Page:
The conventional wisdom is that nobody saw it coming, that when the attack began on a quiet Sunday morning some 79 years ago today that it came as a complete surprise to the naval forces stationed on the otherwise paradisiacal island. But the vulnerabilities of Hawaii had been well known for decades, and almost a year before the attack on Pearl Harbor, a coded cablegram reported that Japanese military forces were planning a preemptory mass attack there to keep the Pacific Fleet from interfering with its expansion across Southeast Asia.
Likewise, on March 31, 1941, a Navy report suggested that if Japan made war on the U.S. that they would attack Pearl Harbor without warning one early dawn, using aircraft from a maximum of six carriers, exactly what they did. And intercepted cables between Toyko and their ambassador in Washington suggested that Japan might indeed be gearing up to bomb the island on Sunday, November 30, one week before the actual attack took place. A confidential memo from Naval Intelligence was likewise delivered to the President’s desk that same week, cautioning that the Japanese were focused on assessing American strength in Hawaii. But in the end, of course, nobody believed that something so bold or massive could actually occur.
Perhaps that’s why when a large fleet of aircraft appeared on the radar at 7:02 a.m. on that December 7, it was dismissed as just a flight of U.S. B-17 bombers due to arrive in from the mainland. Within just forty-six minutes, however, the first wave of more than 180 Japanese planes appeared in the otherwise quiet skies. And when it was all over some ninety minutes later, of the approximately 100 American ships in the harbor that day, eight battleships were damaged with five sunk and 188 American aircraft were destroyed. More significantly, 2,335 servicemen and 68 civilians lost their lives, with the wounded numbering some 1,178.
The President called it a “day that will live in infamy” and the fact that we still remember it almost eight decades later suggests that he was right. But Pearl Harbor also reminds us that it’s remarkably easy to ignore the warnings of others sometimes, especially when we may be caught up in the frantic frenzy of our daily lives, or blindsided by false confidence about our own supposedly superior strength.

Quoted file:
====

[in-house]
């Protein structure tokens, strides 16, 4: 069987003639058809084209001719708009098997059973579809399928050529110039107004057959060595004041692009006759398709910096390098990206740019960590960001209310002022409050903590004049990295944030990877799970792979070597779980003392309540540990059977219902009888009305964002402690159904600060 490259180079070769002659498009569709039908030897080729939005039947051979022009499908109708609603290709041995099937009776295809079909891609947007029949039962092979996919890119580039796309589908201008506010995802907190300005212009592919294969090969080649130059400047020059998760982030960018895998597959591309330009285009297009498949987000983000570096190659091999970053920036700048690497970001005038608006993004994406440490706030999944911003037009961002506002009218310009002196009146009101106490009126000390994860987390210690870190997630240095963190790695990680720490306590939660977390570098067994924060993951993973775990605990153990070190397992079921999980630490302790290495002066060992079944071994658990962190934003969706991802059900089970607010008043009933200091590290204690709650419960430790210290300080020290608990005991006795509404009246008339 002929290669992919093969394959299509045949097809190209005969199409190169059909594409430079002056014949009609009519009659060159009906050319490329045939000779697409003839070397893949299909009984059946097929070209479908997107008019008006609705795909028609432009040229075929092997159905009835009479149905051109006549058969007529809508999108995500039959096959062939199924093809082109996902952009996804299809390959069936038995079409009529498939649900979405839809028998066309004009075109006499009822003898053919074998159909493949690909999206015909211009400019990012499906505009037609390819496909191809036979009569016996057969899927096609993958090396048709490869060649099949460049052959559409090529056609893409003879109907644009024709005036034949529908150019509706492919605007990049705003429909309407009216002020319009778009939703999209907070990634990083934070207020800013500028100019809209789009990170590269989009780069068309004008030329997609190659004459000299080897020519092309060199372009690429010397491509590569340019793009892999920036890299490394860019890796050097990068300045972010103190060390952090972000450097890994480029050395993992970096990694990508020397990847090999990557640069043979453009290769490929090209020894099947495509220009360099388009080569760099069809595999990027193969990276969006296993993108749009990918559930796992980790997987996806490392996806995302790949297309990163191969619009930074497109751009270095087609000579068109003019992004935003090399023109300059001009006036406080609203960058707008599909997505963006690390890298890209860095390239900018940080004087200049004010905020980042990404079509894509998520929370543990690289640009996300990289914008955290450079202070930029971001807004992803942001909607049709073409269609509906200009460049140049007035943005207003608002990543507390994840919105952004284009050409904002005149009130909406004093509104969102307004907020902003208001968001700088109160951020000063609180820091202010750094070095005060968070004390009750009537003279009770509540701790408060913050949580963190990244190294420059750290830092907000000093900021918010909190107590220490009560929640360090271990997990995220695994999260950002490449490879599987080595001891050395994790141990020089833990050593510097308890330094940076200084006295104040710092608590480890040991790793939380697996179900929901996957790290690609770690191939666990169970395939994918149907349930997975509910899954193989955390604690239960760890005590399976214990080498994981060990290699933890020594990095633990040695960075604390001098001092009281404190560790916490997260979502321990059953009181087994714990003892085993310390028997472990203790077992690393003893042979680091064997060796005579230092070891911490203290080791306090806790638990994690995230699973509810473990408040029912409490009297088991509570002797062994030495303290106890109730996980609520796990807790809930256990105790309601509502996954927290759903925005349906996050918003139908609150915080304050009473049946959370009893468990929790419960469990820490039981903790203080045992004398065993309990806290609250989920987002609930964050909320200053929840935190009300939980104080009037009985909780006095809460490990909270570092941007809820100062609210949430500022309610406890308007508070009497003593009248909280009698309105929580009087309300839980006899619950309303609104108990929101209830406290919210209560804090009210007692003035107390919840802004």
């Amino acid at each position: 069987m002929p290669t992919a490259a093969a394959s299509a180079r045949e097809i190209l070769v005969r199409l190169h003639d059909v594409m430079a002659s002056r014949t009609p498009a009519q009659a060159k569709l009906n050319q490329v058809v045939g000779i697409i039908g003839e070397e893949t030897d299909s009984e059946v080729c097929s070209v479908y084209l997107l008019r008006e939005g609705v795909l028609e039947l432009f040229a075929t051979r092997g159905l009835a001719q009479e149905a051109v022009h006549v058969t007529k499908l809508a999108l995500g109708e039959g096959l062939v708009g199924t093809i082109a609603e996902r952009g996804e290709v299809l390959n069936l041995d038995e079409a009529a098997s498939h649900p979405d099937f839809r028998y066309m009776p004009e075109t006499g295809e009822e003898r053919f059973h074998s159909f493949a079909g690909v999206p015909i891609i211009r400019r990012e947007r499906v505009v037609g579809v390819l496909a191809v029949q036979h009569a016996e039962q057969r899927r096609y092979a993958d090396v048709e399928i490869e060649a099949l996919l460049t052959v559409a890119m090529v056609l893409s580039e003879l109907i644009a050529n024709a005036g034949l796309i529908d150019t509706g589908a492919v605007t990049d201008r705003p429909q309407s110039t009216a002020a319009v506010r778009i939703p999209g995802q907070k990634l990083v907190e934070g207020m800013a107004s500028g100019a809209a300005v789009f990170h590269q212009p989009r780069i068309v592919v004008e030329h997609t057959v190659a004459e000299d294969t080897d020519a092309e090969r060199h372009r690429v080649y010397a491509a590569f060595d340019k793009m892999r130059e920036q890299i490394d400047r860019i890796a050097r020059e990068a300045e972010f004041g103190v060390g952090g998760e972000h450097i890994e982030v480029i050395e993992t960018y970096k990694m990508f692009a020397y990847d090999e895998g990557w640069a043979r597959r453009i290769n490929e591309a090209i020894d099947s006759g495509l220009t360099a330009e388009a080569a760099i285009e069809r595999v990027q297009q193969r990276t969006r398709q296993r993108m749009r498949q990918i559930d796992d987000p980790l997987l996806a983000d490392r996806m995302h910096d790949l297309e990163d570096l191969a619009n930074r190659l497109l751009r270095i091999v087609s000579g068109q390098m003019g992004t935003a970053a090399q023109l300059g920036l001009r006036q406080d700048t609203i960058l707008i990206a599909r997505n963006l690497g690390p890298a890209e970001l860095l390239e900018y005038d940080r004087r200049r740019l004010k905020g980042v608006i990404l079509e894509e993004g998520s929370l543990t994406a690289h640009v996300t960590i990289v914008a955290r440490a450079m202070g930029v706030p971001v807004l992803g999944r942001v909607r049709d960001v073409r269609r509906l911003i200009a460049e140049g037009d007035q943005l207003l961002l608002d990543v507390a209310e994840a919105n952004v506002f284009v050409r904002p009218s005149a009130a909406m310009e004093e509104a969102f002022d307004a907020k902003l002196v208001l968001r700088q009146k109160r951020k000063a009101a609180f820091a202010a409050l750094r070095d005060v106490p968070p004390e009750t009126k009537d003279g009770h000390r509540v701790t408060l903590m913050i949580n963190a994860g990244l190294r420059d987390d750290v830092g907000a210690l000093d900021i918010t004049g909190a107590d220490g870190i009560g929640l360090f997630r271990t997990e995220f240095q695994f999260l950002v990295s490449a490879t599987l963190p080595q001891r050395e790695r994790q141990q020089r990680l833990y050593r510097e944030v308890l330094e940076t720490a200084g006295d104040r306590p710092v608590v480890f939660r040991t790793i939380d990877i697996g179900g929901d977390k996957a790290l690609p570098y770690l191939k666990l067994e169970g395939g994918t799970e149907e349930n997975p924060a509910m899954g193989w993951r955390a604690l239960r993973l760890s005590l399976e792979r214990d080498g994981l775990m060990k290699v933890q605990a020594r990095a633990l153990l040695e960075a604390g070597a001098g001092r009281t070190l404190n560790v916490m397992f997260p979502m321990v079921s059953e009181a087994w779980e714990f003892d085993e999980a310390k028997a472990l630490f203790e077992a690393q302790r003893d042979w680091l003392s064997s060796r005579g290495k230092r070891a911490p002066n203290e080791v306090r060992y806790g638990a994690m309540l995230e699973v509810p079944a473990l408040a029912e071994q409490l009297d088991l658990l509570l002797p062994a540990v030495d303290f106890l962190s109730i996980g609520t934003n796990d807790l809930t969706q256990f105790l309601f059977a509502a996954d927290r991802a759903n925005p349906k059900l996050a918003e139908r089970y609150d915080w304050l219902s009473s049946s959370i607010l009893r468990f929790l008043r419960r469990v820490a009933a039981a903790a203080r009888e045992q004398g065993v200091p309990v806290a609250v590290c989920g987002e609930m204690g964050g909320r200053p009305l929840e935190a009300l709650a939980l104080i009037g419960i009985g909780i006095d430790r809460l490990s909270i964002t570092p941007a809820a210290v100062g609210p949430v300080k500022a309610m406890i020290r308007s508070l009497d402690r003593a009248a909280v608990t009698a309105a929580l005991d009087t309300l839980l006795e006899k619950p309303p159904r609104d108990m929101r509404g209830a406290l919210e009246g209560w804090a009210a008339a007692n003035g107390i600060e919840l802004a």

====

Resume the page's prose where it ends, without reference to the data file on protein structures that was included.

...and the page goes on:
And in that respect, Advent is not only a season for remembering when Christ first came to earth as a child, but for anticipating His return as the King of Glory one day as well. For indeed, the Second Coming of the Messiah is suggested in hundreds of Old Testament prophecies, and it’s a major theme in both Thessalonians and the last book of the Bible, Revelation. Jesus Himself told His followers to keep watch, and Paul repeated that same admonition to stay awake for “the day of the Lord will come like a thief in the night.”
The good news is that for all those who love the Lord that day will not be one of infamy but of simply glory, when we will be with the Lord forever (1 Thessalonians 4.18). And in these months of both mind-numbing monotony and continuing Covid-19 challenges, that’s a promise worth holding onto. Indeed, Advent should remind us that the last chapter has not yet unfolded in the story of our lives. For even if He should tarry, the time is coming when God will not only make all things right and restore all that has been lost in these days, but He will also wipe away every tear from our eyes. So let us “ne’er forget,” as that hymn of old expresses it, “that though the wrong seems oft so strong, God is the ruler yet.”
And He is not about to be surprised by anything.